Im Tirtzu head suspends self over ‘culture mole’ campaign

Matan Peleg blasts his own organization’s move to out left-wing artists and cultural figures, says he needs time to ‘soul-search’

Matan Peleg, CEO of Im Tirtzu, speaks during a panel in Tel Aviv, on December 19, 2015. (Flash90)
Matan Peleg, CEO of Im Tirtzu, speaks during a panel in Tel Aviv, on December 19, 2015. (Flash90)

The director of the right-wing Im Tirtzu organization suspended himself from his post Sunday over what he called a “mistaken” campaign to tag left-wing artists and cultural figures as “foreign-agent moles.”

Matan Peleg told Channel 2 that the campaign not only harmed Im Tirtzu, but gave the mistaken impression that the organization was persecuting individuals. “Every move of ours has to be precise to the letter,” he said in a statement, adding that he was taking time off for “soul-searching.”

It was not immediately clear how long his self-imposed suspension would last.

The right-wing group apologized Friday for “not sufficiently considering” the ramifications of the culture campaign.

“Dear friends, we were wrong,” the group wrote on its official Facebook page. “We posted a mistaken post on a topic that is very important and essential, and precisely because of that we should have been more careful.”

The campaign, launched on Wednesday and titled “Moles in Culture,” features a list of artists that includes a number of well-known Israeli figures — among them writers Amos Oz, David Grossman and A.B. Yehoshua, actress Gila Almagor, and singers Rona Kenan — and accuses them of being “moles,” who support left-wing groups that receive some of their funding from foreign governments.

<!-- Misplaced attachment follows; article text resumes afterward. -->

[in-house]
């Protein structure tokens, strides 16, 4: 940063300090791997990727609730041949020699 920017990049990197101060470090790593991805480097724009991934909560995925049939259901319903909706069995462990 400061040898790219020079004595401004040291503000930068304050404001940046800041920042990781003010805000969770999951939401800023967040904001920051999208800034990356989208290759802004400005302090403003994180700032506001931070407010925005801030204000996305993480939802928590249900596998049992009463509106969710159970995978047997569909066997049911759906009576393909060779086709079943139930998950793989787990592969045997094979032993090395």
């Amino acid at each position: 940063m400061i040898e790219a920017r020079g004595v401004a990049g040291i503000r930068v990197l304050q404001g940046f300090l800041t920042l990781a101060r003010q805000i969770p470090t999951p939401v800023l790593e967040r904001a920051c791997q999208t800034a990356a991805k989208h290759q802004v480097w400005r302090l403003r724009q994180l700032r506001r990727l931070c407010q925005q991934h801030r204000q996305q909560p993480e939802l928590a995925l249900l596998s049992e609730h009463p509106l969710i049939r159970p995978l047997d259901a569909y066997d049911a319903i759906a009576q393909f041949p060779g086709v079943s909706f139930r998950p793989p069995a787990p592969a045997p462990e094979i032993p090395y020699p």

“There was no ‘campaign,’ nor were there any statements about ‘traitors’ that the media stuck to us and we never said. We take total responsibility and promise to continue to work with great faith for the sake of Israel and IDF soldiers,” the statement continued. “We will continue to deliver sharp criticism of organizations that present IDF soldiers as war criminals and against those who call for a boycott of the state.”

Director Peleg had maintained in interviews Thursday that the campaign was merely a consciousness-raising effort. He rebuffed claims the campaign amounted to a political witch hunt, telling Israel Radio that the public had the right to know the political affiliations of its entertainers.

“I want the public to know that Gila Almagor is a member of B’Tselem,” he said, linking one of Israel’s most respected stage and screen actresses to a human rights group that often criticizes the government’s policies toward Palestinians in the West Bank.

Responding to the campaign, artists and lawmakers hit back at the group, calling it “fascist” and its campaign inciting and slanderous.

Prime Minister Benjamin Netanyahu on Thursday said he opposes calling his political opponents “traitors,” while Defense Minister Moshe Ya’alon denounced the “obnoxious and dangerous” move by Im Tirtzu.

The campaign was also condemned by several lawmakers earlier on Thursday, including Likud MK Benny Begin who said it was “fascist,” as well as “ugly” and “dangerous.”

Zionist Union’s Stav Shaffir said Im Tirtzu “undermines the foundations of Israel as a Jewish and democratic state” and should be outlawed for “incitement.”

Yesh Atid party chairman Yair Lapid called members of the organization “extremists who are out of their minds” and said its “campaign of hatred incites violence and crosses a red line.”

The Im Tirtzu campaign extends a drive by the group in late 2015 to accuse leading figures in Israel’s human rights organizations of being “moles” operated by foreign countries.

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